Format

Send to

Choose Destination
J Biol Chem. 2011 May 27;286(21):18747-55. doi: 10.1074/jbc.M111.229807. Epub 2011 Mar 10.

A 4-selenocysteine, 2-selenocysteine insertion sequence (SECIS) element methionine sulfoxide reductase from Metridium senile reveals a non-catalytic function of selenocysteines.

Author information

1
Division of Genetics, Department of Medicine, Brigham and Women's Hospital, Harvard Medical School, Boston, Massachusetts 02115, USA.

Abstract

Selenocysteine (Sec) residues occur in thiol oxidoreductase families, and functionally characterized selenoenzymes typically have a single Sec residue used directly for redox catalysis. However, how new Sec residues evolve and whether non-catalytic Sec residues exist in proteins is not known. Here, we computationally identified several genes with multiple Sec insertion sequence (SECIS) elements, one of which was a methionine-R-sulfoxide reductase (MsrB) homolog from Metridium senile that has four in-frame UGA codons and two nearly identical SECIS elements. One of the UGA codons corresponded to the conserved catalytic Sec or Cys in MsrBs, whereas the three other UGA codons evolved recently and had no homologs with Sec or Cys in these positions. Metabolic (75)Se labeling showed that all four in-frame UGA codons supported Sec insertion and that both SECIS elements were functional and collaborated in Sec insertion at each UGA codon. Interestingly, recombinant M. senile MsrB bound iron, and further analyses suggested the possibility of binding an iron-sulfur cluster by the protein. These data show that Sec residues may appear transiently in genes containing SECIS elements and be adapted for non-catalytic functions.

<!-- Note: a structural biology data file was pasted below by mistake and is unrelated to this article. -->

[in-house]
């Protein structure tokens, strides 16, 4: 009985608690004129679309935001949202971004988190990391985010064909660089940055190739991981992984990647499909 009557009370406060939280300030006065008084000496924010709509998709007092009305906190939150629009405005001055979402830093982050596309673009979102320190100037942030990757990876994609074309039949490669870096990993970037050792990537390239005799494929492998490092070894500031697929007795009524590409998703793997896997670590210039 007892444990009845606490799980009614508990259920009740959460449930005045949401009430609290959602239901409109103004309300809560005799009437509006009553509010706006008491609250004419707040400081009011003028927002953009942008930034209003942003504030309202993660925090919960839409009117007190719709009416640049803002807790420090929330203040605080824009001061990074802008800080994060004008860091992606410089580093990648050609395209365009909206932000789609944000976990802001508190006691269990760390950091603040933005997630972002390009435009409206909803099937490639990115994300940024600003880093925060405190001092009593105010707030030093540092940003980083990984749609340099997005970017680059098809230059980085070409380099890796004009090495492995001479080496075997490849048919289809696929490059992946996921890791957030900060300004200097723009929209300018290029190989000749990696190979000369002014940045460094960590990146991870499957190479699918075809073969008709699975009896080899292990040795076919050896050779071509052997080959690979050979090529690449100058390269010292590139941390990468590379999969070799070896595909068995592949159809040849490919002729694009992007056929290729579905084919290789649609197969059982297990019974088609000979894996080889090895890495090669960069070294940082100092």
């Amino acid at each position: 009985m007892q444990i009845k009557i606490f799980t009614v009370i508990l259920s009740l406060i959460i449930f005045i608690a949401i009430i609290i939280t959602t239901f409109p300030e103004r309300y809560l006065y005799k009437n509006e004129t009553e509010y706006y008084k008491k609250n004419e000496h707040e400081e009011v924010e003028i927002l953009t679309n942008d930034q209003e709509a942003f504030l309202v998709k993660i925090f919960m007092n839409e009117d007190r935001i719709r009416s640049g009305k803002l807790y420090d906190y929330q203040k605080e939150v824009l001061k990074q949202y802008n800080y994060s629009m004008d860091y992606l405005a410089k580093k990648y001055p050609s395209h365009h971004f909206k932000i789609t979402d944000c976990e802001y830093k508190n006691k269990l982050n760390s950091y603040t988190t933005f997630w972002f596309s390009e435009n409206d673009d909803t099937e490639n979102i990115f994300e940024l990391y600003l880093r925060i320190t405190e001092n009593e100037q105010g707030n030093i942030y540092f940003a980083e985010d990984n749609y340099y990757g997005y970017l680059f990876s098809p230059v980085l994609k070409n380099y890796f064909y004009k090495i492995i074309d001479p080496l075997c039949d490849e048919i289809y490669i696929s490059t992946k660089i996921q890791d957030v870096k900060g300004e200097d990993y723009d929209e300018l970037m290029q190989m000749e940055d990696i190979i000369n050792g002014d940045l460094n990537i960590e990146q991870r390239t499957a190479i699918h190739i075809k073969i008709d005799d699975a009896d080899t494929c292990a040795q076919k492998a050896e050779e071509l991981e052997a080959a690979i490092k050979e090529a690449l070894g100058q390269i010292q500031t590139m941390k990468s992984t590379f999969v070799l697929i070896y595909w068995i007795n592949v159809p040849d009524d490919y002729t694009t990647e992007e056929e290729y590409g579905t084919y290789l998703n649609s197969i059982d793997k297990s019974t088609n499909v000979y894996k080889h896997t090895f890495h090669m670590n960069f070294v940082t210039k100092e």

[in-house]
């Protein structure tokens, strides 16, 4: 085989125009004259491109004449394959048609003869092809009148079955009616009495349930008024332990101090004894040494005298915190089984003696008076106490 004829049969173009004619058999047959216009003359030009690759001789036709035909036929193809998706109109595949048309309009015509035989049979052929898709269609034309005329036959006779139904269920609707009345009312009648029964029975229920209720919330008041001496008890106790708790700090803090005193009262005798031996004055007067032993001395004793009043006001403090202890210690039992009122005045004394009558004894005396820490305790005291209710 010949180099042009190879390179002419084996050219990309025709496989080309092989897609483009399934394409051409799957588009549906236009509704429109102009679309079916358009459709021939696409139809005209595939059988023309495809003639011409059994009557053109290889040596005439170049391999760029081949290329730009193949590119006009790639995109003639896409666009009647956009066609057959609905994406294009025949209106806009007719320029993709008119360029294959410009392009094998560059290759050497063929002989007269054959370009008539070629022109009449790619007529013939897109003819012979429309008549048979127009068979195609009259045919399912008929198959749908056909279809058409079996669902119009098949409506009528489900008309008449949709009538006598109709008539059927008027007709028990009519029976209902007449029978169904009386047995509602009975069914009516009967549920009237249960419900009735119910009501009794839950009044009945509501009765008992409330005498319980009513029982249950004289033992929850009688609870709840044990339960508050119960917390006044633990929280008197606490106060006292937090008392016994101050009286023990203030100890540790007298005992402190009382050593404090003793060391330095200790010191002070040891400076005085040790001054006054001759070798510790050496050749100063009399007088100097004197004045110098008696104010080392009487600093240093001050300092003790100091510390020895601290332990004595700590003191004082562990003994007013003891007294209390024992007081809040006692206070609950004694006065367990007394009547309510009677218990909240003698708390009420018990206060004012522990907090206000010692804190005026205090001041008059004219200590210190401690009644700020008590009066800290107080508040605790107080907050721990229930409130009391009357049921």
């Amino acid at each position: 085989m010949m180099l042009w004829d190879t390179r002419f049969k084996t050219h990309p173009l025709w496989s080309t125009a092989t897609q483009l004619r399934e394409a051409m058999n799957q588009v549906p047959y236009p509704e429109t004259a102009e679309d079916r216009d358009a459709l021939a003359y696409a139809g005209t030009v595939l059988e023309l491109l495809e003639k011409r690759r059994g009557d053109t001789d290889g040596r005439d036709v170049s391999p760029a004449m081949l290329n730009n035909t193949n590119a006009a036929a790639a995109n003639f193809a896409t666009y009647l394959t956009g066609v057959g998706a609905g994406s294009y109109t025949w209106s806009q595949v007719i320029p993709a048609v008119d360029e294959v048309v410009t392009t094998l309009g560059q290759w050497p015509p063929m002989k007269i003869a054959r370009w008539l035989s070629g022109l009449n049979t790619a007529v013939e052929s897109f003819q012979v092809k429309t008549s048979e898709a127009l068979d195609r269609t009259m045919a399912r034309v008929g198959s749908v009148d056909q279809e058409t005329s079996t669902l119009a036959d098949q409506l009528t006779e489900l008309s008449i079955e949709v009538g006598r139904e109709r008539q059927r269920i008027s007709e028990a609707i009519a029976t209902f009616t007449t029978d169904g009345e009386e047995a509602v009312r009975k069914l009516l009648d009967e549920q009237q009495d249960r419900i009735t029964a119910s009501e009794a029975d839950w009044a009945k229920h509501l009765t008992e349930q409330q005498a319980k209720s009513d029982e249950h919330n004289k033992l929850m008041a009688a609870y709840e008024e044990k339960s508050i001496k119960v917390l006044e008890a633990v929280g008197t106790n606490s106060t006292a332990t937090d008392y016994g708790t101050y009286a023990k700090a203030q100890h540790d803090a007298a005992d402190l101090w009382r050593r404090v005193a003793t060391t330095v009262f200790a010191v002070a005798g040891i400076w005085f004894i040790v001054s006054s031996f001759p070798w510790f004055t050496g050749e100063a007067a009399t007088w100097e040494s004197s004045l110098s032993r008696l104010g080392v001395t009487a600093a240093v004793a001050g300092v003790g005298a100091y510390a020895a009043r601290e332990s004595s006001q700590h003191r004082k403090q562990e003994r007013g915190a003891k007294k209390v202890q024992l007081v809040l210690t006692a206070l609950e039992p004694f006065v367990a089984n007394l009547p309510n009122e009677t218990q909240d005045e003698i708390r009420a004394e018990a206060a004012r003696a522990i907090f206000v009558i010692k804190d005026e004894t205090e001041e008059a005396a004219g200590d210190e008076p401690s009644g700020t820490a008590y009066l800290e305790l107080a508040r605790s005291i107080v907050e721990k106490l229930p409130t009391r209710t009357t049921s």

PMID:
21393246
PMCID:
PMC3099691
DOI:
10.1074/jbc.M111.229807
[Indexed for MEDLINE]
Free PMC Article

Supplemental Content

Full text links

Icon for HighWire Icon for PubMed Central
Loading ...
Support Center